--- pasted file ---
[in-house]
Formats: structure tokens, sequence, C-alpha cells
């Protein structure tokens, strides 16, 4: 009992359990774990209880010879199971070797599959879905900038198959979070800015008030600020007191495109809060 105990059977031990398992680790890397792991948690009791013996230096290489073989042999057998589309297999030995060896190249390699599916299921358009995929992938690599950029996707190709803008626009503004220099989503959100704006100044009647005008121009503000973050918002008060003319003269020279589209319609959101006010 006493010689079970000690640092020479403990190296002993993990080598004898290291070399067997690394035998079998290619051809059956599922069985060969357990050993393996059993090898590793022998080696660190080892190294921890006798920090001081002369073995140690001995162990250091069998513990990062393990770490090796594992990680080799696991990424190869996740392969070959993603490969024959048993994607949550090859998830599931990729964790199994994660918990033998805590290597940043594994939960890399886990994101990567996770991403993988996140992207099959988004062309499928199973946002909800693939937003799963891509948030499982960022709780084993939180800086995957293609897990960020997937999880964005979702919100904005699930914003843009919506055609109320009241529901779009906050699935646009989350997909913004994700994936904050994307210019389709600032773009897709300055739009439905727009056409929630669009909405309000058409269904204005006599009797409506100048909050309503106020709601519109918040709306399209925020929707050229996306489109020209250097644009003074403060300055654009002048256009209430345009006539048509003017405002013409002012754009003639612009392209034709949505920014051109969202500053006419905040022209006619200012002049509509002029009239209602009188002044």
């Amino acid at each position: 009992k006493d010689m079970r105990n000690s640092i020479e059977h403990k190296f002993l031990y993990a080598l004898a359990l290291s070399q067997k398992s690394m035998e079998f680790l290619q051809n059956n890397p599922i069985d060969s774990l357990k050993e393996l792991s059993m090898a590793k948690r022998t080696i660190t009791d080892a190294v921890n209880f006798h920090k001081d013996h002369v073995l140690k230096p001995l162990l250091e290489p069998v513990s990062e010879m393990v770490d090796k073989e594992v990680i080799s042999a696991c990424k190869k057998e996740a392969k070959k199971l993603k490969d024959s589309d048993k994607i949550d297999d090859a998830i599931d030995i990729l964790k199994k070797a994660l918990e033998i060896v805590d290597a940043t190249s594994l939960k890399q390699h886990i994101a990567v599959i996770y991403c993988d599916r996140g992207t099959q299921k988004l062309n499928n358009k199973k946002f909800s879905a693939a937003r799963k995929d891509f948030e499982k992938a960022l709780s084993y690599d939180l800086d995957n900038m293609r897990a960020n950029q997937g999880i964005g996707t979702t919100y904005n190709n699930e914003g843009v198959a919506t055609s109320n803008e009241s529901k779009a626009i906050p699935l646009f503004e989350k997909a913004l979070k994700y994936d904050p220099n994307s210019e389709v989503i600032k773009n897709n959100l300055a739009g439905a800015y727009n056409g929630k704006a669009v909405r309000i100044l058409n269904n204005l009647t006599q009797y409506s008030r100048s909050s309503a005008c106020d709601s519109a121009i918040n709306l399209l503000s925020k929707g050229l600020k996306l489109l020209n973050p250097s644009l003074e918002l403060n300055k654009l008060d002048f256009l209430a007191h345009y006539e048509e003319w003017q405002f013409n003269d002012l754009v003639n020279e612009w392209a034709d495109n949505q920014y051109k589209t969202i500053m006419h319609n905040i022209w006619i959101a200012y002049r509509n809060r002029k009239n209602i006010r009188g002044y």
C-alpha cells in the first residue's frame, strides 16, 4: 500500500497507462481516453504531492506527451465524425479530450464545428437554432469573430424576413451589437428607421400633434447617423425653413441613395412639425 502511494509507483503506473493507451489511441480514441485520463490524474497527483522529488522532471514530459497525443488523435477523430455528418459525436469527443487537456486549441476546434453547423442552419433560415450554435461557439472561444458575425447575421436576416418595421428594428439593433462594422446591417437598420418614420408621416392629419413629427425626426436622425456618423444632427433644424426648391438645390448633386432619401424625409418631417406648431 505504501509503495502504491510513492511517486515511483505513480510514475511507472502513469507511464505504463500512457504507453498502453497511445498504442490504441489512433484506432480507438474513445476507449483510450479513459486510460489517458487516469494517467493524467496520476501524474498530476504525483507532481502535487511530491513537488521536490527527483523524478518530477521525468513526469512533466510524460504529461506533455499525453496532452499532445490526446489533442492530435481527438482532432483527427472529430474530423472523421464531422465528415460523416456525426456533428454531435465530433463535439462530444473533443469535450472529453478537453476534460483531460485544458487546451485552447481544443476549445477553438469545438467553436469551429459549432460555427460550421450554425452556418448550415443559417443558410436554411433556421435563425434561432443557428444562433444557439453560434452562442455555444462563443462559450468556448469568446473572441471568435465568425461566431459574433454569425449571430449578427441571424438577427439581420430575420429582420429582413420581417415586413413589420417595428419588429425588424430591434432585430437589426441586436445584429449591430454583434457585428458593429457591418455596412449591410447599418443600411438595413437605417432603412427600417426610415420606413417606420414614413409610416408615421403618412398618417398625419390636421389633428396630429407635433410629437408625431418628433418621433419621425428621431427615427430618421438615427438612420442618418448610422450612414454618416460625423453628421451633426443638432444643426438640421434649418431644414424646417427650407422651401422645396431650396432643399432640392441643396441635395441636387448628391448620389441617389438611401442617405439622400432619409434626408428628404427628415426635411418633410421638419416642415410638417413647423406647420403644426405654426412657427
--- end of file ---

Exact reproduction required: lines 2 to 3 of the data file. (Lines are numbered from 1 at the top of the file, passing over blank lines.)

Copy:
Formats: structure tokens, sequence, C-alpha cells
């Protein structure tokens, strides 16, 4: 009992359990774990209880010879199971070797599959879905900038198959979070800015008030600020007191495109809060 105990059977031990398992680790890397792991948690009791013996230096290489073989042999057998589309297999030995060896190249390699599916299921358009995929992938690599950029996707190709803008626009503004220099989503959100704006100044009647005008121009503000973050918002008060003319003269020279589209319609959101006010 006493010689079970000690640092020479403990190296002993993990080598004898290291070399067997690394035998079998290619051809059956599922069985060969357990050993393996059993090898590793022998080696660190080892190294921890006798920090001081002369073995140690001995162990250091069998513990990062393990770490090796594992990680080799696991990424190869996740392969070959993603490969024959048993994607949550090859998830599931990729964790199994994660918990033998805590290597940043594994939960890399886990994101990567996770991403993988996140992207099959988004062309499928199973946002909800693939937003799963891509948030499982960022709780084993939180800086995957293609897990960020997937999880964005979702919100904005699930914003843009919506055609109320009241529901779009906050699935646009989350997909913004994700994936904050994307210019389709600032773009897709300055739009439905727009056409929630669009909405309000058409269904204005006599009797409506100048909050309503106020709601519109918040709306399209925020929707050229996306489109020209250097644009003074403060300055654009002048256009209430345009006539048509003017405002013409002012754009003639612009392209034709949505920014051109969202500053006419905040022209006619200012002049509509002029009239209602009188002044």